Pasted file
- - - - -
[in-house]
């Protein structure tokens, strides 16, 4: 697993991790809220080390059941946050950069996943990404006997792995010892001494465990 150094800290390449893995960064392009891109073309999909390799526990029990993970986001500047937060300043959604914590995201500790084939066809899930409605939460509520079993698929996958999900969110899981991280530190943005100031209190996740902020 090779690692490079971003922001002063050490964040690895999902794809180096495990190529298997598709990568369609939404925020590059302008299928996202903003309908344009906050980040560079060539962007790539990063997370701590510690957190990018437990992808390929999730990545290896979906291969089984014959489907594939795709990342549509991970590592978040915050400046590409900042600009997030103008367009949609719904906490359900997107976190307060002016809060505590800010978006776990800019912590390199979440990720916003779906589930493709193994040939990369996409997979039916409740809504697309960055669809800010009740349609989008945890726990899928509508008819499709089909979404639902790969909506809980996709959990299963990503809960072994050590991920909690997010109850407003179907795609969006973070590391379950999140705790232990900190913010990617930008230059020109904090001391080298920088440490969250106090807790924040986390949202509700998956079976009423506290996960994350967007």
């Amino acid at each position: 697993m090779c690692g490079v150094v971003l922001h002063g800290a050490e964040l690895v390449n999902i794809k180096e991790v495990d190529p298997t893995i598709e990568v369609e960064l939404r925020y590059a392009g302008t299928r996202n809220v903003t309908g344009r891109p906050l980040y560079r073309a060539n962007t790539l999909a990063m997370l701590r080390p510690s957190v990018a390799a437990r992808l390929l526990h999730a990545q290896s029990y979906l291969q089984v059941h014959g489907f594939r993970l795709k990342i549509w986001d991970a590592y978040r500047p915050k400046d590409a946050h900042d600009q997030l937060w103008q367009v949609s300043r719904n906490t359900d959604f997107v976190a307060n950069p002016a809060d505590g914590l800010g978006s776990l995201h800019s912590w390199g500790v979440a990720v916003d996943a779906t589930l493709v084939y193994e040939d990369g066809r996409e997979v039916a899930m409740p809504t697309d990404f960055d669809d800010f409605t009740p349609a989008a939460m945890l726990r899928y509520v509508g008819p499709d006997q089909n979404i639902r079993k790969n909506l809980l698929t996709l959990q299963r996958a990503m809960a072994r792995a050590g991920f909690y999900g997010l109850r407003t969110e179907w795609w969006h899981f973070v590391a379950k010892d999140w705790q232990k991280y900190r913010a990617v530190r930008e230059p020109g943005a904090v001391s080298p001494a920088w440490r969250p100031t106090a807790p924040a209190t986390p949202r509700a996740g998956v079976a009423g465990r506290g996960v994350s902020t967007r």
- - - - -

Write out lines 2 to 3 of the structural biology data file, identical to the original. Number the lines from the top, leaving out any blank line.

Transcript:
């Protein structure tokens, strides 16, 4: 697993991790809220080390059941946050950069996943990404006997792995010892001494465990 150094800290390449893995960064392009891109073309999909390799526990029990993970986001500047937060300043959604914590995201500790084939066809899930409605939460509520079993698929996958999900969110899981991280530190943005100031209190996740902020 090779690692490079971003922001002063050490964040690895999902794809180096495990190529298997598709990568369609939404925020590059302008299928996202903003309908344009906050980040560079060539962007790539990063997370701590510690957190990018437990992808390929999730990545290896979906291969089984014959489907594939795709990342549509991970590592978040915050400046590409900042600009997030103008367009949609719904906490359900997107976190307060002016809060505590800010978006776990800019912590390199979440990720916003779906589930493709193994040939990369996409997979039916409740809504697309960055669809800010009740349609989008945890726990899928509508008819499709089909979404639902790969909506809980996709959990299963990503809960072994050590991920909690997010109850407003179907795609969006973070590391379950999140705790232990900190913010990617930008230059020109904090001391080298920088440490969250106090807790924040986390949202509700998956079976009423506290996960994350967007």
């Amino acid at each position: 697993m090779c690692g490079v150094v971003l922001h002063g800290a050490e964040l690895v390449n999902i794809k180096e991790v495990d190529p298997t893995i598709e990568v369609e960064l939404r925020y590059a392009g302008t299928r996202n809220v903003t309908g344009r891109p906050l980040y560079r073309a060539n962007t790539l999909a990063m997370l701590r080390p510690s957190v990018a390799a437990r992808l390929l526990h999730a990545q290896s029990y979906l291969q089984v059941h014959g489907f594939r993970l795709k990342i549509w986001d991970a590592y978040r500047p915050k400046d590409a946050h900042d600009q997030l937060w103008q367009v949609s300043r719904n906490t359900d959604f997107v976190a307060n950069p002016a809060d505590g914590l800010g978006s776990l995201h800019s912590w390199g500790v979440a990720v916003d996943a779906t589930l493709v084939y193994e040939d990369g066809r996409e997979v039916a899930m409740p809504t697309d990404f960055d669809d800010f409605t009740p349609a989008a939460m945890l726990r899928y509520v509508g008819p499709d006997q089909n979404i639902r079993k790969n909506l809980l698929t996709l959990q299963r996958a990503m809960a072994r792995a050590g991920f909690y999900g997010l109850r407003t969110e179907w795609w969006h899981f973070v590391a379950k010892d999140w705790q232990k991280y900190r913010a990617v530190r930008e230059p020109g943005a904090v001391s080298p001494a920088w440490r969250p100031t106090a807790p924040a209190t986390p949202r509700a996740g998956v079976a009423g465990r506290g996960v994350s902020t967007r």